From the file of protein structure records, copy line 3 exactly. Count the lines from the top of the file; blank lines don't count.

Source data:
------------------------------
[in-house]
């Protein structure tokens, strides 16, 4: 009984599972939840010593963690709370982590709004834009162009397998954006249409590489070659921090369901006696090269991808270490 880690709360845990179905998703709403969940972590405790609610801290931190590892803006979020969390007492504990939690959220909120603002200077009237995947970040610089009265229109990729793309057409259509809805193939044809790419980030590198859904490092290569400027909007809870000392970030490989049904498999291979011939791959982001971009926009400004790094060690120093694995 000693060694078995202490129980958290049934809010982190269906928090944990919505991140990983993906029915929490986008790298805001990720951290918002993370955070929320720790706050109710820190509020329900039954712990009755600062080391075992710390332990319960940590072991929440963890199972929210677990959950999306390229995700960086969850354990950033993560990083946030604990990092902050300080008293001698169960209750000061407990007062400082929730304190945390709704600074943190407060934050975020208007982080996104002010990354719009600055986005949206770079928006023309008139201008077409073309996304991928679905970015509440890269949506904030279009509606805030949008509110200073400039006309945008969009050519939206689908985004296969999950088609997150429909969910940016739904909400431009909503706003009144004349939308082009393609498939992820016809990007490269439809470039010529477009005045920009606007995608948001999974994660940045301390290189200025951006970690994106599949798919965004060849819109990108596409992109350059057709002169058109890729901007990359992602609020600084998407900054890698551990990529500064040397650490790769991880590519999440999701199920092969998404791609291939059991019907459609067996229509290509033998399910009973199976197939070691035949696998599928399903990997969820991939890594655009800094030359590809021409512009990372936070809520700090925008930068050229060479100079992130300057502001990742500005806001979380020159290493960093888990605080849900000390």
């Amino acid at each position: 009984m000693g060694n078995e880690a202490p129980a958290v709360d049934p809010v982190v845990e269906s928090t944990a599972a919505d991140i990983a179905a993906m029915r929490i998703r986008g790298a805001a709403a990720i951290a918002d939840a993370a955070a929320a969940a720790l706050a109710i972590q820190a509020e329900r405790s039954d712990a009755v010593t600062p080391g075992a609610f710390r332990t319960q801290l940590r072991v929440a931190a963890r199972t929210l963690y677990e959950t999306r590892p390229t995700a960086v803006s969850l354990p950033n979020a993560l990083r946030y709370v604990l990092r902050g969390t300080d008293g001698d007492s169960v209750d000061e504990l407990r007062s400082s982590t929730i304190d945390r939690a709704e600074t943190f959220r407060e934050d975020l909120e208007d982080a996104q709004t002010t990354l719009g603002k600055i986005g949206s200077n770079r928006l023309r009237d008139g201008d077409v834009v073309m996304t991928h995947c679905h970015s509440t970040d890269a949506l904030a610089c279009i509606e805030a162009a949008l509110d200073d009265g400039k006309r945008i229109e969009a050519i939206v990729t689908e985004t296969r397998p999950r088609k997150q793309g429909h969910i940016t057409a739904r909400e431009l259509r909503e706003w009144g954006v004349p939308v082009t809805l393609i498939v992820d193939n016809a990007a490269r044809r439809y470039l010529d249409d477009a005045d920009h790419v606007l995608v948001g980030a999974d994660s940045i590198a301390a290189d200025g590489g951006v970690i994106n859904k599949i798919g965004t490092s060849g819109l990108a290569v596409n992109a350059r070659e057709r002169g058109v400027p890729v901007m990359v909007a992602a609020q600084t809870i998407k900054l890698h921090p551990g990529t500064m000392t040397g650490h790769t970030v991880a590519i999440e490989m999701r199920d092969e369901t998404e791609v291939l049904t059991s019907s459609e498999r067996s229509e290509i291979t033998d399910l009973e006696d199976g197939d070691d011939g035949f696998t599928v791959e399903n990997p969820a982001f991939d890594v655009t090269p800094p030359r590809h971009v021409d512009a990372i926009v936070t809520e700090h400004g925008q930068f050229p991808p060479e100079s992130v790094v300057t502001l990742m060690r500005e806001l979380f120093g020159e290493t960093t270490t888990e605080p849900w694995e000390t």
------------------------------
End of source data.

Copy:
């Amino acid at each position: 009984m000693g060694n078995e880690a202490p129980a958290v709360d049934p809010v982190v845990e269906s928090t944990a599972a919505d991140i990983a179905a993906m029915r929490i998703r986008g790298a805001a709403a990720i951290a918002d939840a993370a955070a929320a969940a720790l706050a109710i972590q820190a509020e329900r405790s039954d712990a009755v010593t600062p080391g075992a609610f710390r332990t319960q801290l940590r072991v929440a931190a963890r199972t929210l963690y677990e959950t999306r590892p390229t995700a960086v803006s969850l354990p950033n979020a993560l990083r946030y709370v604990l990092r902050g969390t300080d008293g001698d007492s169960v209750d000061e504990l407990r007062s400082s982590t929730i304190d945390r939690a709704e600074t943190f959220r407060e934050d975020l909120e208007d982080a996104q709004t002010t990354l719009g603002k600055i986005g949206s200077n770079r928006l023309r009237d008139g201008d077409v834009v073309m996304t991928h995947c679905h970015s509440t970040d890269a949506l904030a610089c279009i509606e805030a162009a949008l509110d200073d009265g400039k006309r945008i229109e969009a050519i939206v990729t689908e985004t296969r397998p999950r088609k997150q793309g429909h969910i940016t057409a739904r909400e431009l259509r909503e706003w009144g954006v004349p939308v082009t809805l393609i498939v992820d193939n016809a990007a490269r044809r439809y470039l010529d249409d477009a005045d920009h790419v606007l995608v948001g980030a999974d994660s940045i590198a301390a290189d200025g590489g951006v970690i994106n859904k599949i798919g965004t490092s060849g819109l990108a290569v596409n992109a350059r070659e057709r002169g058109v400027p890729v901007m990359v909007a992602a609020q600084t809870i998407k900054l890698h921090p551990g990529t500064m000392t040397g650490h790769t970030v991880a590519i999440e490989m999701r199920d092969e369901t998404e791609v291939l049904t059991s019907s459609e498999r067996s229509e290509i291979t033998d399910l009973e006696d199976g197939d070691d011939g035949f696998t599928v791959e399903n990997p969820a982001f991939d890594v655009t090269p800094p030359r590809h971009v021409d512009a990372i926009v936070t809520e700090h400004g925008q930068f050229p991808p060479e100079s992130v790094v300057t502001l990742m060690r500005e806001l979380f120093g020159e290493t960093t270490t888990e605080p849900w694995e000390t």